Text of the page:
Ian McEwan is widely considered to be one of the most important novelists writing in English. He studied with Malcolm Bradbury and August Wilson at the University of East Anglia, and he began winning awards early in his career. These included the 1976 Somerset Maugham Award for his first collection of short stories, First Love, Last Rites (1975); the 1987 Whitbread Novel Prize for The Child in Time (1987); and the 1998 Man Booker Prize for Amsterdam (1998). Atonement won the W. H. Smith Literary Award and the National Book Critics’ Circle Fiction Award, among others. McEwan has also written children’s books, screenplays, and librettos.
McEwan’s earlier works earned him the nickname Ian Macabre for their graphic depictions of violence and sex. His work later shifted from elaborately detailed settings and scenes to extensive exploration of characters’ thoughts and emotional states. He became interested in language as a medium of both communication and miscommunication, declaring that he wanted to “explore all the comic and tragic possibilities that occur when perfectly well-meaning people can fall foul of each other, simply through misunderstanding.”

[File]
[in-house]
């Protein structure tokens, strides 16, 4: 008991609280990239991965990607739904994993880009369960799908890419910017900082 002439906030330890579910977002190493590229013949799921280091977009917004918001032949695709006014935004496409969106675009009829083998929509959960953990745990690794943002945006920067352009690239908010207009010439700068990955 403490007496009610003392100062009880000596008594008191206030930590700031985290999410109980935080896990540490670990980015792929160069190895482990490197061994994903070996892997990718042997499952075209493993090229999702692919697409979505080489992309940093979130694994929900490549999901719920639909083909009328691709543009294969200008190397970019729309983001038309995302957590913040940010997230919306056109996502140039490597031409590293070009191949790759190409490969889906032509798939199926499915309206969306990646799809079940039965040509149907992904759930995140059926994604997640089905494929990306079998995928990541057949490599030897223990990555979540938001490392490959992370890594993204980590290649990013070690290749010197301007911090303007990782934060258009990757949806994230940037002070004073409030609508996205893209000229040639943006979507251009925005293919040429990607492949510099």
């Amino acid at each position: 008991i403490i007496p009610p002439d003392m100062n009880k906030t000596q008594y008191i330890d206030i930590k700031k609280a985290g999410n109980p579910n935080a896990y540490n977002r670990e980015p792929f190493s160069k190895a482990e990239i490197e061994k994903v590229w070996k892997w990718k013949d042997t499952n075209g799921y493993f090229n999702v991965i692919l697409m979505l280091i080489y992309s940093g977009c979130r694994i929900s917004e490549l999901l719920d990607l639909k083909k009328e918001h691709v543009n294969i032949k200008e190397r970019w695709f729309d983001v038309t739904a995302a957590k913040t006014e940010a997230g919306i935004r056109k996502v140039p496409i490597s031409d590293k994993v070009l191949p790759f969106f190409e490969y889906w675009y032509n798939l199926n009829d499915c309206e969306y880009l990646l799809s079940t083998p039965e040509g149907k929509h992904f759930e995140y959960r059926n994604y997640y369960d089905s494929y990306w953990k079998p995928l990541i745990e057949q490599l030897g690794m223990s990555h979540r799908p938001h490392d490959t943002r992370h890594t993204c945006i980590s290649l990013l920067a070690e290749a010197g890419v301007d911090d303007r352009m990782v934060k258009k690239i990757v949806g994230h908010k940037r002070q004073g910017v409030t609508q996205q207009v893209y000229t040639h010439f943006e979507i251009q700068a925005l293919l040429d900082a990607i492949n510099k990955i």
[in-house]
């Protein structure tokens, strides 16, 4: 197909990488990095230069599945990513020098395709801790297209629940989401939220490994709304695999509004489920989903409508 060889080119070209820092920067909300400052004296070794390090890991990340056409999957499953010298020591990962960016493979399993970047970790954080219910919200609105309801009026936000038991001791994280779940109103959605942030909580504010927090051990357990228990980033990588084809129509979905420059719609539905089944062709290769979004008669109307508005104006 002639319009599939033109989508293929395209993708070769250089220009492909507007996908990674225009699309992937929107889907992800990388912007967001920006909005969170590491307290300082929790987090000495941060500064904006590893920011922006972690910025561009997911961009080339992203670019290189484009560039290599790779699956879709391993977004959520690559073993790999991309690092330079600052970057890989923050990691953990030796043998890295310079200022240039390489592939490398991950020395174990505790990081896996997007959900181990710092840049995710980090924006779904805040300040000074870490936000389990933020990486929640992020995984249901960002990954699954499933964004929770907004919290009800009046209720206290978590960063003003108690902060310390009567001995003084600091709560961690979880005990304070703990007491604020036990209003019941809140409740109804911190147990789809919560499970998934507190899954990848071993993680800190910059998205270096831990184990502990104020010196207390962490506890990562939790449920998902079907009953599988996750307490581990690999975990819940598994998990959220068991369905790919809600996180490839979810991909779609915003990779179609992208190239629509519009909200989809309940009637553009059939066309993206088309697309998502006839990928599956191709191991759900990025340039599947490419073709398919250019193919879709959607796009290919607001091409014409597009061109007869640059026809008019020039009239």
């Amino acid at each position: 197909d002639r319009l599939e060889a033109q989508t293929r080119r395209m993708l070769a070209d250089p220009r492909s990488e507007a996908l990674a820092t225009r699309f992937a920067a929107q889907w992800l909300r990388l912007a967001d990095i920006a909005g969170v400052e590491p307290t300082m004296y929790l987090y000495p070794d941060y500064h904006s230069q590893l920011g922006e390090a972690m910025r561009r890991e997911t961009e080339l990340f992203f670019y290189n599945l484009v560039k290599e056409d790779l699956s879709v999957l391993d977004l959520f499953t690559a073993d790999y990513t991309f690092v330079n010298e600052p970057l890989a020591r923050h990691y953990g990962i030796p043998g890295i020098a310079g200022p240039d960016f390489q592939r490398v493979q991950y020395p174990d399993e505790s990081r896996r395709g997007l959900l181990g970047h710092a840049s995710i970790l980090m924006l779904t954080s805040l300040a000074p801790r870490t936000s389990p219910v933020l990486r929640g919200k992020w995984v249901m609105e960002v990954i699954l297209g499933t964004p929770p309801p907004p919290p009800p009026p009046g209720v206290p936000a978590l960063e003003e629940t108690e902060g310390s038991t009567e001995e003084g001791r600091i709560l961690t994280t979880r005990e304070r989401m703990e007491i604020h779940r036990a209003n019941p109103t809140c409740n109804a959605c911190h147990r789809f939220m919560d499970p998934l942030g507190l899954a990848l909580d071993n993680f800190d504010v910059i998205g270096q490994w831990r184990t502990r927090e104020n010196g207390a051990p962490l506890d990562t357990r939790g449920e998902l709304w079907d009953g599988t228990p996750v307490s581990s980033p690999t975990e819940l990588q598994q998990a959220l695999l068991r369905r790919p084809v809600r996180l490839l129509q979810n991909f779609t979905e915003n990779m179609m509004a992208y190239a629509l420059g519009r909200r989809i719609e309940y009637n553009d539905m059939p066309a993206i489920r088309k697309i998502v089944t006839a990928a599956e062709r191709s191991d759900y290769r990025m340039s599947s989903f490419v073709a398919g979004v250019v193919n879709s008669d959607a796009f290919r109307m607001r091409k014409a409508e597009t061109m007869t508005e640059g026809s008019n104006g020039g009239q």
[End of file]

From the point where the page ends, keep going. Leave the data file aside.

Atonement hinges on just such misunderstandings. Part 1 of the novel shifts back and forth between Briony’s, Cecilia’s, and Robbie’s perspectives. By showing how each character perceives the events of the day, and how each event leads to further developments and greater misunderstanding, McEwan achieves a remarkable sense of realism both in each individual character and in the unfolding of rather extreme circumstances. In doing so, one reviewer writes, he has created the perfect fictional medium for showing trauma’s “blind spots and sneaky obliquities.” The central trauma is effaced by the ways the characters deal with its aftermath.
McEwan’s interest in language and writing comes through...
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